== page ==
While I think it might be a worthy goal to stop crazies like James Holmes from being able to make such a huge purchase, it also effectively hamstrings honest citizens.
(CNN) Two Democratic lawmakers took on the hot-button political issue of gun control Monday, introducing legislation that would effectively ban online ammunition sales.
Longtime gun control advocates Sen. Frank Lautenberg, D-New Jersey, and Rep. Carolyn McCarthy, D-New York, introduced the bill that they said would prevent buyers from purchasing unlimited quantities of ammunition through the Internet or through the mail. The bill would also require ammunition dealers to report bulk ammo sales to law enforcement.
“It’s time to close the loophole that’s allowing killers — deranged, insane — and even terrorists to buy ammunition online,” Lautenberg said Monday at a news conference on the steps of Manhattan’s City Hall. “You don’t have to be a scientist to understand how wrong this is.”
These same Democrats have already submitted an amendment to the Cybersecurity bill on gun restrictions, which we can’t read because it hasn’t been voted on yet. This, though, is not necessarily a bad idea. It’d be best if people with murder in their hearts and terrorists not have easy access. But, what does the legislation actually propose? It’s called the Stop Online Ammunition Act, and it means to virtually stop online purchases
….An eagle-eyed, ever-vigilant reader send us a link. Here’s the skinny:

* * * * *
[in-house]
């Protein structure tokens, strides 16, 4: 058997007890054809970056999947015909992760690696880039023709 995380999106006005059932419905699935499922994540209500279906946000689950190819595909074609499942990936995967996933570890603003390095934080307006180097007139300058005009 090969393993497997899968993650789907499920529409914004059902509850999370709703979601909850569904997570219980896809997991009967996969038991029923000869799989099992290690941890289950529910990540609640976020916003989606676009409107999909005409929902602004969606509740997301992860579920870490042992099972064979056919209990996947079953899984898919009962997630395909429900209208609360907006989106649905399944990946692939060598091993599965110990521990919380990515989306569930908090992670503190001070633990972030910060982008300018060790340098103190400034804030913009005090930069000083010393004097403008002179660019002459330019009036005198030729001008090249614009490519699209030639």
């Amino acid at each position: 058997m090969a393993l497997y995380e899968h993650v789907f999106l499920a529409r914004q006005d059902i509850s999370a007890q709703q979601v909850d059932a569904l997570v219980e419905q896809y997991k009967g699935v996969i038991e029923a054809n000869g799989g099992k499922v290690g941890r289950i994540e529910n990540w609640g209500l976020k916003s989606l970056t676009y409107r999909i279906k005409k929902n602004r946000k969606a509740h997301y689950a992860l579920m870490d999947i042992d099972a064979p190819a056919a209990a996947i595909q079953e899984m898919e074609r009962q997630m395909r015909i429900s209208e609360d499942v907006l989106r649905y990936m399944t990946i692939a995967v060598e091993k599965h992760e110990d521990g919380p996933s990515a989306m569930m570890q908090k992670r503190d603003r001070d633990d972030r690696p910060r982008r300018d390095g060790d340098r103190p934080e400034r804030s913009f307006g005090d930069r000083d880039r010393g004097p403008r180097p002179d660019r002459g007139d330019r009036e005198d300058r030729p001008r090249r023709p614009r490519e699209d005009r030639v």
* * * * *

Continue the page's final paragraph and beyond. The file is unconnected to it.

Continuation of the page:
The Stop Online Ammunition Sales Act works through four components:
· It requires anyone selling ammunition to be a licensed dealer.
· It requires ammunition buyers who are not licensed dealers to present photo identification at the time of purchase, effectively banning the online or mail order purchase of ammo by regular civilians.
· It requires licensed ammunition dealers to maintain records of the sale of ammunition.
· It requires licensed ammunition dealers to report the sale of more than 1,000 rounds of ammunition to an unlicensed person within any five consecutive business days.
Interesting. Democrats do not want ID to be required in order to vote, but do want ID in order to buy ammunition. To use their own words, that negatively effects minorities and the young, who apparently do not have ID.
That second bullet point, with the ID, is the most important one, as it means that most people will not be able to purchase ammunition on-line, because they won’t be able to show ID. Since there is no actual legislation to read, we don’t know if there will be any sort of “loophole” which would allow citizens to fax, email, or text their photo ID to on-line stores.
I really don’t have a problem with the 3rd and 4th bullet points, but, interestingly, they do little to nothing to actually stop large on-line purchases. Of course, it could possibly mean a visit from some level of law enforcement, inquiring as to why someone is purchasing that much ammunition. Based on how fast the government works, that visit could come long after the shooting.
But, again, the 2nd would penalize law abiding citizens who just want to save a few bucks. I myself have purchased bullets on-line. My little Walther P-22 is a touchy gun, and so I stick with Winchester ammo, which doesn’t jam. It’s tough to get. So, I purchased …….wait for it…..1,000 rounds at one time. I shot most of them off in 6 visits to the shooting range (I still have the rest, 20 loaded in 2 mags, which are not in the gun, but near). Yes, I shot 150 rounds off in each visit. That’s how one practices. So, under this legislation, I’d have been reported to… someone…. for what was a completely legal purchase.